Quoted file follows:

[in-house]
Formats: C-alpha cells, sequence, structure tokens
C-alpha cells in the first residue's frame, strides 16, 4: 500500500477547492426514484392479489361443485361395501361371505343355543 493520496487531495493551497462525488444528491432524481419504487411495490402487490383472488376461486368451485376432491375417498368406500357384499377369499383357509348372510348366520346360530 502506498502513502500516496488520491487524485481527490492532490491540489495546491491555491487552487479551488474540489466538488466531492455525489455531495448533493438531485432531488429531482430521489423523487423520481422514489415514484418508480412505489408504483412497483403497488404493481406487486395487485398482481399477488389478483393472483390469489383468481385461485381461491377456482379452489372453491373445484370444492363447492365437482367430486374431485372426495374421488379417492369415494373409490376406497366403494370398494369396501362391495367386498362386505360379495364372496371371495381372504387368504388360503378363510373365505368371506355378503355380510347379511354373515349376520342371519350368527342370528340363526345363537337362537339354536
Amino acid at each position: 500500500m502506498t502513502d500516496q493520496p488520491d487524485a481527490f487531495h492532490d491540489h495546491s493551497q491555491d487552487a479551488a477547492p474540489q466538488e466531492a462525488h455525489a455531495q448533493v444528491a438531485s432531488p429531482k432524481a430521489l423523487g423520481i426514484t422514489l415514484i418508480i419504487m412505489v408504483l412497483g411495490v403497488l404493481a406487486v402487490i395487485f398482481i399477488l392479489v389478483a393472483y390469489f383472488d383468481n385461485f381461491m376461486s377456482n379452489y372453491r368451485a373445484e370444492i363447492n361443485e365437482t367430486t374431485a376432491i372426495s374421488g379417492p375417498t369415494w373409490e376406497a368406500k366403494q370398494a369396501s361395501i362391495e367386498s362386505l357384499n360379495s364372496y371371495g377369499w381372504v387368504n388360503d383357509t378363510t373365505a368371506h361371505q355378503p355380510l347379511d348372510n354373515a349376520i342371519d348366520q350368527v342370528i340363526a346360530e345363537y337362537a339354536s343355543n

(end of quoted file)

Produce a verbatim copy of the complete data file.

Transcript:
[in-house]
Formats: C-alpha cells, sequence, structure tokens
C-alpha cells in the first residue's frame, strides 16, 4: 500500500477547492426514484392479489361443485361395501361371505343355543 493520496487531495493551497462525488444528491432524481419504487411495490402487490383472488376461486368451485376432491375417498368406500357384499377369499383357509348372510348366520346360530 502506498502513502500516496488520491487524485481527490492532490491540489495546491491555491487552487479551488474540489466538488466531492455525489455531495448533493438531485432531488429531482430521489423523487423520481422514489415514484418508480412505489408504483412497483403497488404493481406487486395487485398482481399477488389478483393472483390469489383468481385461485381461491377456482379452489372453491373445484370444492363447492365437482367430486374431485372426495374421488379417492369415494373409490376406497366403494370398494369396501362391495367386498362386505360379495364372496371371495381372504387368504388360503378363510373365505368371506355378503355380510347379511354373515349376520342371519350368527342370528340363526345363537337362537339354536
Amino acid at each position: 500500500m502506498t502513502d500516496q493520496p488520491d487524485a481527490f487531495h492532490d491540489h495546491s493551497q491555491d487552487a479551488a477547492p474540489q466538488e466531492a462525488h455525489a455531495q448533493v444528491a438531485s432531488p429531482k432524481a430521489l423523487g423520481i426514484t422514489l415514484i418508480i419504487m412505489v408504483l412497483g411495490v403497488l404493481a406487486v402487490i395487485f398482481i399477488l392479489v389478483a393472483y390469489f383472488d383468481n385461485f381461491m376461486s377456482n379452489y372453491r368451485a373445484e370444492i363447492n361443485e365437482t367430486t374431485a376432491i372426495s374421488g379417492p375417498t369415494w373409490e376406497a368406500k366403494q370398494a369396501s361395501i362391495e367386498s362386505l357384499n360379495s364372496y371371495g377369499w381372504v387368504n388360503d383357509t378363510t373365505a368371506h361371505q355378503p355380510l347379511d348372510n354373515a349376520i342371519d348366520q350368527v342370528i340363526a346360530e345363537y337362537a339354536s343355543n